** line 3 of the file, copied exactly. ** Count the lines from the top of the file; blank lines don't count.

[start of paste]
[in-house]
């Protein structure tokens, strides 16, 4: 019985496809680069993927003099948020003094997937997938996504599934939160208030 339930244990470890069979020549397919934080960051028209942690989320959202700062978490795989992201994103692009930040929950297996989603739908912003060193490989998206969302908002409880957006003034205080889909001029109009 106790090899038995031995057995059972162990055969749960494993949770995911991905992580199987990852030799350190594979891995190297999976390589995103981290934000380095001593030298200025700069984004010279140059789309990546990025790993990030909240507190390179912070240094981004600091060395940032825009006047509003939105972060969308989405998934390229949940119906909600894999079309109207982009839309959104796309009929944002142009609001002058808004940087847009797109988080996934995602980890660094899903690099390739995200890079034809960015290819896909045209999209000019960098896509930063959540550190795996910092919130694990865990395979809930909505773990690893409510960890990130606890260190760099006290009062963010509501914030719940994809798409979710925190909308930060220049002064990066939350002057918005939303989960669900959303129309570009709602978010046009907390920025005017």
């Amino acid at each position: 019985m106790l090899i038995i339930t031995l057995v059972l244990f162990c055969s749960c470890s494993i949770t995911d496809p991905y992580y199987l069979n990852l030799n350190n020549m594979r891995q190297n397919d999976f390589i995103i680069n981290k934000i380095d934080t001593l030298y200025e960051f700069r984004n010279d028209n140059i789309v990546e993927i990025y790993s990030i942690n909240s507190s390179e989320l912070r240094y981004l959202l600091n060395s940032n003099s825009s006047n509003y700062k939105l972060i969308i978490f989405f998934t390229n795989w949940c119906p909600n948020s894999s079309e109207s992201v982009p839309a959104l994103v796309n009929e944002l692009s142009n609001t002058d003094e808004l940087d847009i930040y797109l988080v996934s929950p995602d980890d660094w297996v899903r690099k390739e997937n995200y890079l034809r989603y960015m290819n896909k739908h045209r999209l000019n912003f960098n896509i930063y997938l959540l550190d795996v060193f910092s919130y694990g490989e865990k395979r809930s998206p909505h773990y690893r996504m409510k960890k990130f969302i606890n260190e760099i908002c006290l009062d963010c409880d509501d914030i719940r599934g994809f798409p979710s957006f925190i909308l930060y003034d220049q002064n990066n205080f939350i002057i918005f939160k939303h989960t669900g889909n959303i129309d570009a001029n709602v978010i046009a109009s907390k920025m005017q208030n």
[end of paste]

């Amino acid at each position: 019985m106790l090899i038995i339930t031995l057995v059972l244990f162990c055969s749960c470890s494993i949770t995911d496809p991905y992580y199987l069979n990852l030799n350190n020549m594979r891995q190297n397919d999976f390589i995103i680069n981290k934000i380095d934080t001593l030298y200025e960051f700069r984004n010279d028209n140059i789309v990546e993927i990025y790993s990030i942690n909240s507190s390179e989320l912070r240094y981004l959202l600091n060395s940032n003099s825009s006047n509003y700062k939105l972060i969308i978490f989405f998934t390229n795989w949940c119906p909600n948020s894999s079309e109207s992201v982009p839309a959104l994103v796309n009929e944002l692009s142009n609001t002058d003094e808004l940087d847009i930040y797109l988080v996934s929950p995602d980890d660094w297996v899903r690099k390739e997937n995200y890079l034809r989603y960015m290819n896909k739908h045209r999209l000019n912003f960098n896509i930063y997938l959540l550190d795996v060193f910092s919130y694990g490989e865990k395979r809930s998206p909505h773990y690893r996504m409510k960890k990130f969302i606890n260190e760099i908002c006290l009062d963010c409880d509501d914030i719940r599934g994809f798409p979710s957006f925190i909308l930060y003034d220049q002064n990066n205080f939350i002057i918005f939160k939303h989960t669900g889909n959303i129309d570009a001029n709602v978010i046009a109009s907390k920025m005017q208030n």